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Research Papers

Effect of Flow Rates on Operation of a Solar Thermochemical Reactor for Splitting CO2 Via the Isothermal Ceria Redox Cycle

[+] Author and Article Information
Brandon J. Hathaway

Department of Mechanical Engineering,
University of Minnesota,
Minneapolis, MN 55455
e-mail: hatha050@umn.edu

Rohini Bala Chandran

Department of Mechanical Engineering,
University of Minnesota,
Minneapolis, MN 55455
e-mail: bala0137@umn.edu

Stephen Sedler

Department of Mechanical Engineering,
University of Minnesota,
Minneapolis, MN 55455
e-mail: sedl0033@umn.edu

Daniel Thomas

Department of Mechanical Engineering,
University of Minnesota,
Minneapolis, MN 55455
e-mail: dthomas@umn.edu

Adam Gladen

Department of Mechanical Engineering,
University of Minnesota,
Minneapolis, MN 55455
e-mail: glad0092@umn.edu

Thomas Chase

Department of Mechanical Engineering,
University of Minnesota,
Minneapolis, MN 55455
e-mail: trchase@umn.edu

Jane H. Davidson

Department of Mechanical Engineering,
University of Minnesota,
Minneapolis, MN 55455
e-mail: jhd@umn.edu

1Corresponding author.

Contributed by the Solar Energy Division of ASME for publication in the JOURNAL OF SOLAR ENERGY ENGINEERING: INCLUDING WIND ENERGY AND BUILDING ENERGY CONSERVATION. Manuscript received July 29, 2015; final manuscript received October 26, 2015; published online December 8, 2015. Assoc. Editor: Prof. Nesrin Ozalp.

J. Sol. Energy Eng 138(1), 011007 (Dec 08, 2015) (12 pages) Paper No: SOL-15-1238; doi: 10.1115/1.4032019 History: Received July 29, 2015; Revised October 26, 2015

A prototype 4 kW solar thermochemical reactor for the continuous splitting of carbon dioxide via the isothermal ceria redox cycle is demonstrated. These first tests of the new reactor showcase both the innovation of continuous on-sun fuel production in a single reactor and remarkably effective heat recovery of the sensible heat of the reactant and product gases. The impact of selection of gas flow rates is explored with respect to reactor fuel productivity and external energy costs of gas separation and pumping. Thermal impacts of gas flow selection are explored by coupling measured temperatures with a computational fluid dynamics (CFD) model to calculate internal temperature distributions and estimate heat recovery. Optimized gas flows selected for operation provide a 75% increase in fuel productivity and reduction in parasitic energy costs by 10% with respect to the design case.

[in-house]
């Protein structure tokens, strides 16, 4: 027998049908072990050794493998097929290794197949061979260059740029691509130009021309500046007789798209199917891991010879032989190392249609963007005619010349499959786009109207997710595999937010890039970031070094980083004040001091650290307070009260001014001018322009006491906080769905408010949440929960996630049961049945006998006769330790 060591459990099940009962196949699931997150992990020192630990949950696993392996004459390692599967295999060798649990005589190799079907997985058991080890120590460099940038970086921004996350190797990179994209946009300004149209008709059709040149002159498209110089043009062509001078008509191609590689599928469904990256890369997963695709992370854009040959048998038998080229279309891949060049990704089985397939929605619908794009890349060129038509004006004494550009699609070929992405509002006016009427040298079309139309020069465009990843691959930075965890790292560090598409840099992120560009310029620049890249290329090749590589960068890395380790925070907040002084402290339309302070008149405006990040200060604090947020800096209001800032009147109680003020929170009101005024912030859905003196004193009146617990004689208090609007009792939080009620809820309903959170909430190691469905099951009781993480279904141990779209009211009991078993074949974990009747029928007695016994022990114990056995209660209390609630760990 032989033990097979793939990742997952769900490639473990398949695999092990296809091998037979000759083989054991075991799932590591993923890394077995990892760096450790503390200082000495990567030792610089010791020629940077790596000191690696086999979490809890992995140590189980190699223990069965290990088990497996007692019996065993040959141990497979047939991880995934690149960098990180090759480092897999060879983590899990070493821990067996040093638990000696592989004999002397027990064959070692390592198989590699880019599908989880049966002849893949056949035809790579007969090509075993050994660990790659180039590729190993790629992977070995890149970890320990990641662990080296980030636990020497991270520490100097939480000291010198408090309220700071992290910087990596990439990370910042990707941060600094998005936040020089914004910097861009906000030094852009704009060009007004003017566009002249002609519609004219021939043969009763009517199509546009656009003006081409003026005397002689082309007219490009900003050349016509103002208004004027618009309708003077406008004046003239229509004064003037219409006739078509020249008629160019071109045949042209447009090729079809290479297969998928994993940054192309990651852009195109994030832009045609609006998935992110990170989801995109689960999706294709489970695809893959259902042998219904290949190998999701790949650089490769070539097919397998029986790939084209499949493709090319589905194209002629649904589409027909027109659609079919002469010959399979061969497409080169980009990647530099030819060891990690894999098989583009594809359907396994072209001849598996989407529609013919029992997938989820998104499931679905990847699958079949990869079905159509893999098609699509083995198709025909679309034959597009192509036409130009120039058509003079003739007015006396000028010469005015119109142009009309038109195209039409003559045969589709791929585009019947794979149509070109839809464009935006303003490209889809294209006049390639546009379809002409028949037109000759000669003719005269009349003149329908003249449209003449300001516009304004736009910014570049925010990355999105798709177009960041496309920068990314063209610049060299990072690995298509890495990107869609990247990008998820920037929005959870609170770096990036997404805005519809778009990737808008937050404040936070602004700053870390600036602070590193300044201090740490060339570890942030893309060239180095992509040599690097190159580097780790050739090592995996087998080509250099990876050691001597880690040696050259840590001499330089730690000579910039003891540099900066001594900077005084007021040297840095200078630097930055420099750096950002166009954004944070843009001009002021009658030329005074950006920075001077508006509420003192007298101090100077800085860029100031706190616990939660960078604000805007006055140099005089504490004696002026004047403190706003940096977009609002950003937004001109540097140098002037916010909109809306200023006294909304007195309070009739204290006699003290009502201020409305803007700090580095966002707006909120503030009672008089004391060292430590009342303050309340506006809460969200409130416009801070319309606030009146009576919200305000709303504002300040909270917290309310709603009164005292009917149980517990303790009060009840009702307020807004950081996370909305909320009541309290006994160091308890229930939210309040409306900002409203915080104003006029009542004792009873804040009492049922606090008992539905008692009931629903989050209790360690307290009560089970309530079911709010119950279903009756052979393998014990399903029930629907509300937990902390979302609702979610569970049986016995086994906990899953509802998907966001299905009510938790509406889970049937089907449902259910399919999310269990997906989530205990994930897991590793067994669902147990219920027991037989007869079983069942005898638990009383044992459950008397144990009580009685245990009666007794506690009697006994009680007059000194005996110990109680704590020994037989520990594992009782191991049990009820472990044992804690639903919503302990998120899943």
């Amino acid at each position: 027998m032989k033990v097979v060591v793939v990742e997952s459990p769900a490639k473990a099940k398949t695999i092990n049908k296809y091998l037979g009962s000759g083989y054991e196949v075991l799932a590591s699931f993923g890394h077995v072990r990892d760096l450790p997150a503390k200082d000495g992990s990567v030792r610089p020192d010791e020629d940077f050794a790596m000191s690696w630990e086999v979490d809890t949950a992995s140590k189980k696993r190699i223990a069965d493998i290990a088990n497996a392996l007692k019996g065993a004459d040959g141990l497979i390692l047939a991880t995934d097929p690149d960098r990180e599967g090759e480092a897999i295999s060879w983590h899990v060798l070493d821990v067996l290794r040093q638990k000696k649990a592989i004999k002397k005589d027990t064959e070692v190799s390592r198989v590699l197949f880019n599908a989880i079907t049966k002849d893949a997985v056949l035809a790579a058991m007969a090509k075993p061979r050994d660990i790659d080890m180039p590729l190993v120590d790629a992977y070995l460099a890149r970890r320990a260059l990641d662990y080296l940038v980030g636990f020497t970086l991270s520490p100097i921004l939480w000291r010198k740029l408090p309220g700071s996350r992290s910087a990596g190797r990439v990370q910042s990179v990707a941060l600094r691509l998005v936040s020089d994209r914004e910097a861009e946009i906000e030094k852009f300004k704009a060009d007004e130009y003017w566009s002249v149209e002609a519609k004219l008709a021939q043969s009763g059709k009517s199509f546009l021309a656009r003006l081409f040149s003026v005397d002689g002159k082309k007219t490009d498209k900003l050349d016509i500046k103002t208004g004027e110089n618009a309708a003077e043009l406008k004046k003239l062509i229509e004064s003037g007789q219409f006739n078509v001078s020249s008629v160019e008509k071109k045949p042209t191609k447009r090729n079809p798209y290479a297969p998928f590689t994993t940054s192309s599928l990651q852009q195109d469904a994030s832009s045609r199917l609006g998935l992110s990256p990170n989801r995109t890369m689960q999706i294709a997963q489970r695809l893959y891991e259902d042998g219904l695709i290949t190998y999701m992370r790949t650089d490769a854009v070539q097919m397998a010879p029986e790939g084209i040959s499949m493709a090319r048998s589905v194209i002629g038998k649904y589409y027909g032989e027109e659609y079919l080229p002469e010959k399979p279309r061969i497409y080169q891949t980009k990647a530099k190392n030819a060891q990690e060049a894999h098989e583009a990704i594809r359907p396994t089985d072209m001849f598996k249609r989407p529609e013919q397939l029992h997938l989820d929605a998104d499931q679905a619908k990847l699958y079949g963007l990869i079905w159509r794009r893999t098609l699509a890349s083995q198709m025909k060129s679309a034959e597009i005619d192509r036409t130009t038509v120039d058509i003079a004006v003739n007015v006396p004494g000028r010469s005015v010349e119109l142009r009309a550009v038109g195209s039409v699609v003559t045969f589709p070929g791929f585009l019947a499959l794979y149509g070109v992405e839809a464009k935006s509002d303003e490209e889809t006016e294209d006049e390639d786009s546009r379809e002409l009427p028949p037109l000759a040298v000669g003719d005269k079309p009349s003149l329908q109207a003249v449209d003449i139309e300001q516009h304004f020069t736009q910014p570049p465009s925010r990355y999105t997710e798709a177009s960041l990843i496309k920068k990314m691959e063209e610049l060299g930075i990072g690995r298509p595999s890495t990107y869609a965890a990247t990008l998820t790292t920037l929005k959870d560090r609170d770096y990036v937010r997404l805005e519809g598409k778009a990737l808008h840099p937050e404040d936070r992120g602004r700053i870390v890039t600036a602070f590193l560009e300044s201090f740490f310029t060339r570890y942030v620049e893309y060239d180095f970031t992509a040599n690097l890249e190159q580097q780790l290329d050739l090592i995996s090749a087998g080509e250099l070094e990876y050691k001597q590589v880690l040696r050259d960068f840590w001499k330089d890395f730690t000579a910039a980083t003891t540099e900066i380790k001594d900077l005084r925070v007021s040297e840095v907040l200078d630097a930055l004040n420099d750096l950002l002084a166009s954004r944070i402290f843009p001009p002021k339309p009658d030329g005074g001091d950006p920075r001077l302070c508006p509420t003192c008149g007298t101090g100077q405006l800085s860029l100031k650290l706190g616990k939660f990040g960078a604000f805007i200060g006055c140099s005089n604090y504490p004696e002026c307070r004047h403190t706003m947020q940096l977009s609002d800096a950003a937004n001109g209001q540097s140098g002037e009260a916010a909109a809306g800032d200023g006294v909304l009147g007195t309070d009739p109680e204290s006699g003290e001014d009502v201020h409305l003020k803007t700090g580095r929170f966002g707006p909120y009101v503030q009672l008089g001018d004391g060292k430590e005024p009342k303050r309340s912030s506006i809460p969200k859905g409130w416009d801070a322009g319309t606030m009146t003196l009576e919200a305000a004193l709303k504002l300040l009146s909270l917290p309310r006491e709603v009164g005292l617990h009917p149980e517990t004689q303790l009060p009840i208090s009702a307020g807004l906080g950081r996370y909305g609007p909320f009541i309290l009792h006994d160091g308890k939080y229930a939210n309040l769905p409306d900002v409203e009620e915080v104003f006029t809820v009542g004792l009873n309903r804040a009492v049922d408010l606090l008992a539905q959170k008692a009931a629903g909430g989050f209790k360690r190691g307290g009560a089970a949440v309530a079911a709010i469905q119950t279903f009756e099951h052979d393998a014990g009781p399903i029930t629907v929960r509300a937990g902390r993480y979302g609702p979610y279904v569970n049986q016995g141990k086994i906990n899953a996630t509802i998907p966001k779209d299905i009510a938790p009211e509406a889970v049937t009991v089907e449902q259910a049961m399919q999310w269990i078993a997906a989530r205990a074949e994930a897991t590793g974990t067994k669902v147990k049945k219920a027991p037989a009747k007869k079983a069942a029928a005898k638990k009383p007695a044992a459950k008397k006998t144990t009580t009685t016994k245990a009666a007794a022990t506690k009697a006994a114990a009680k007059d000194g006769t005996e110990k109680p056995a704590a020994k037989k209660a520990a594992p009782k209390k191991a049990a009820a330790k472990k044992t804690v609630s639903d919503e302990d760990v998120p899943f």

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References

Figures

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Fig. 1

Cutaway views of the solar reactor and heat exchanger: (a) CAD model of the reactor showing the various functional components and (b) details of the reactive element and heat exchanger assembly (aspect ratio distorted to clarify structure of reactive element)

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Fig. 2

Contours of relative heat capacity rate, Crel, for massspecific oxidizer and sweep gas flow rates from 0.83 to 2.5 std mL s−1 g−1. The dashed line represents the locus of flow combinations that result in a normalized average heat capacity rate of 1.

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Fig. 3

Instantaneous gas yield rates for (a) fuel during the oxidation half-cycle and (b) oxygen during the reduction half-cycle at the equal flows condition

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Fig. 6

Temperatures in RE1 for two cycles of steady-periodic reactor operation with 1.67 mL s−1 g−1 of sweep gas and CO2. Spatially averaged, measured wall surface temperatures, modelpredicted bulk gas temperatures, and measured cavity temperature are shown. Oxidation and reduction half cycles are abbreviated as Ox and Rd.

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Fig. 7

Axial variation of model predicted bulk gas temperatures along its flow path in the central channel and the annulus at the onset of reduction with a sweep gas flow rate of 1.67 mL s−1 g−1. Subplot zooms into the axial temperature variation in the packed bed of ceria.

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Fig. 8

Cycle-averaged power requirements for the various gas flow rates listed in Table 1

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Fig. 9

Cycle-average O2 and CO yield rates per unit mass of ceria during the steady-periodic cycling. Open markers are for RE1, and solid markers are for RE2. Note the stability between cycles and similarity in performance between elements.

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Fig. 10

Instantaneous yield rate of fuel from both reactive elements, demonstrating the ability for the reactor to produce a continuous stream of fuel during cycling with multiple elements

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Fig. 4

Average yield rate of (a) carbon monoxide and (b) oxygen during cycling for varied flow configurations

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Fig. 5

Measured temperature profiles in the outer tube wall of RE1 for gas flow rates listed in Table 2: (a) spatially averaged surface temperatures during redox cycling and (b) axial profile of wall temperatures at the end of oxidation. Oxidation and reduction half cycles are abbreviated as “Ox” and “Rd.”

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